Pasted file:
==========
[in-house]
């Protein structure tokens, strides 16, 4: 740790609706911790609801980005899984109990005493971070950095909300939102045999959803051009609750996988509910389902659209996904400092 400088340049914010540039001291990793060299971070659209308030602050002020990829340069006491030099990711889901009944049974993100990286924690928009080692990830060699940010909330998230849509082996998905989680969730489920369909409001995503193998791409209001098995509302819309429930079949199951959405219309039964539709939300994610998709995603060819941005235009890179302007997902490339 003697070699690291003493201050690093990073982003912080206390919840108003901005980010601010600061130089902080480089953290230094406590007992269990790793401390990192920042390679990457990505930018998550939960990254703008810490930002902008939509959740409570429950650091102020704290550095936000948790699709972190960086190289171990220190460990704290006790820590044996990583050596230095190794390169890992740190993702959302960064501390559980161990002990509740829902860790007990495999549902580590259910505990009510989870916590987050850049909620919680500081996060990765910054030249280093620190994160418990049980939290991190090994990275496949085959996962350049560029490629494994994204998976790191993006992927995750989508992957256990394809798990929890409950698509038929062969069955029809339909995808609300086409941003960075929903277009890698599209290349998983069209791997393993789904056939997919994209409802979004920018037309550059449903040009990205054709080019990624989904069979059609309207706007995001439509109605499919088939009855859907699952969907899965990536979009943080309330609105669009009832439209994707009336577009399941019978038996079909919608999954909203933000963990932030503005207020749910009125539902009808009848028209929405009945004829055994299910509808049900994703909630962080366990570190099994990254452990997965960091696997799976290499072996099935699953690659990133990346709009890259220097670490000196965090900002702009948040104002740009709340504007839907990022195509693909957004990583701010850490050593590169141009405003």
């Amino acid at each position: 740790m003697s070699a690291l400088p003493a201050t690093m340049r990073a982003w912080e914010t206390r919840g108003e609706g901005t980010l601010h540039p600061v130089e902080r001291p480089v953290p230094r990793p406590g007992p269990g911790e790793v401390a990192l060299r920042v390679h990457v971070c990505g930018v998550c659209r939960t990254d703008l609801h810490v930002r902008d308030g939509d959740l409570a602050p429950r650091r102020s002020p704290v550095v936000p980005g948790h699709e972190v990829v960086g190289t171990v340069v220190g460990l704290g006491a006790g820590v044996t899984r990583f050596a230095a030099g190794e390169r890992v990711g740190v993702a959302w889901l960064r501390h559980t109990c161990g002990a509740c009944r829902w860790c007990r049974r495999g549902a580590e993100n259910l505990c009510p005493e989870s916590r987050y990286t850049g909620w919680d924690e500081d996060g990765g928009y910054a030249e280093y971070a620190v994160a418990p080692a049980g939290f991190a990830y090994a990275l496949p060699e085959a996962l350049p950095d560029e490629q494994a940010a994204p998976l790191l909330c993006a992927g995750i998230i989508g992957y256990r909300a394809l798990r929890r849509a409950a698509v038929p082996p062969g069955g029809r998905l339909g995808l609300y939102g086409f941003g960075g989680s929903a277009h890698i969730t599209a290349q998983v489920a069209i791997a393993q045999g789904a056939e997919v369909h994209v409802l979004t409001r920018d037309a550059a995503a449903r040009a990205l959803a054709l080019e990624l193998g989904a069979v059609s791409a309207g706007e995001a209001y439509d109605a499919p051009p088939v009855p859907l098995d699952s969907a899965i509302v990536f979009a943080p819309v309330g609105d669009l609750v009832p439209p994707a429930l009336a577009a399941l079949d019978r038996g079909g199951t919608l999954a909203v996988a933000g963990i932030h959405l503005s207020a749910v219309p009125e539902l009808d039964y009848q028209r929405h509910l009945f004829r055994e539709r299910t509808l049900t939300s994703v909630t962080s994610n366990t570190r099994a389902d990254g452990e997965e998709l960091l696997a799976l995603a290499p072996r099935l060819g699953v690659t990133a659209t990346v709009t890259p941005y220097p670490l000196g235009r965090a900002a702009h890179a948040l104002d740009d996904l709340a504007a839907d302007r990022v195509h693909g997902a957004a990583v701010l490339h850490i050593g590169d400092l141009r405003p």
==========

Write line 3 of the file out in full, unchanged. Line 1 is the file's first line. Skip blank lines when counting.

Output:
């Amino acid at each position: 740790m003697s070699a690291l400088p003493a201050t690093m340049r990073a982003w912080e914010t206390r919840g108003e609706g901005t980010l601010h540039p600061v130089e902080r001291p480089v953290p230094r990793p406590g007992p269990g911790e790793v401390a990192l060299r920042v390679h990457v971070c990505g930018v998550c659209r939960t990254d703008l609801h810490v930002r902008d308030g939509d959740l409570a602050p429950r650091r102020s002020p704290v550095v936000p980005g948790h699709e972190v990829v960086g190289t171990v340069v220190g460990l704290g006491a006790g820590v044996t899984r990583f050596a230095a030099g190794e390169r890992v990711g740190v993702a959302w889901l960064r501390h559980t109990c161990g002990a509740c009944r829902w860790c007990r049974r495999g549902a580590e993100n259910l505990c009510p005493e989870s916590r987050y990286t850049g909620w919680d924690e500081d996060g990765g928009y910054a030249e280093y971070a620190v994160a418990p080692a049980g939290f991190a990830y090994a990275l496949p060699e085959a996962l350049p950095d560029e490629q494994a940010a994204p998976l790191l909330c993006a992927g995750i998230i989508g992957y256990r909300a394809l798990r929890r849509a409950a698509v038929p082996p062969g069955g029809r998905l339909g995808l609300y939102g086409f941003g960075g989680s929903a277009h890698i969730t599209a290349q998983v489920a069209i791997a393993q045999g789904a056939e997919v369909h994209v409802l979004t409001r920018d037309a550059a995503a449903r040009a990205l959803a054709l080019e990624l193998g989904a069979v059609s791409a309207g706007e995001a209001y439509d109605a499919p051009p088939v009855p859907l098995d699952s969907a899965i509302v990536f979009a943080p819309v309330g609105d669009l609750v009832p439209p994707a429930l009336a577009a399941l079949d019978r038996g079909g199951t919608l999954a909203v996988a933000g963990i932030h959405l503005s207020a749910v219309p009125e539902l009808d039964y009848q028209r929405h509910l009945f004829r055994e539709r299910t509808l049900t939300s994703v909630t962080s994610n366990t570190r099994a389902d990254g452990e997965e998709l960091l696997a799976l995603a290499p072996r099935l060819g699953v690659t990133a659209t990346v709009t890259p941005y220097p670490l000196g235009r965090a900002a702009h890179a948040l104002d740009d996904l709340a504007a839907d302007r990022v195509h693909g997902a957004a990583v701010l490339h850490i050593g590169d400092l141009r405003p």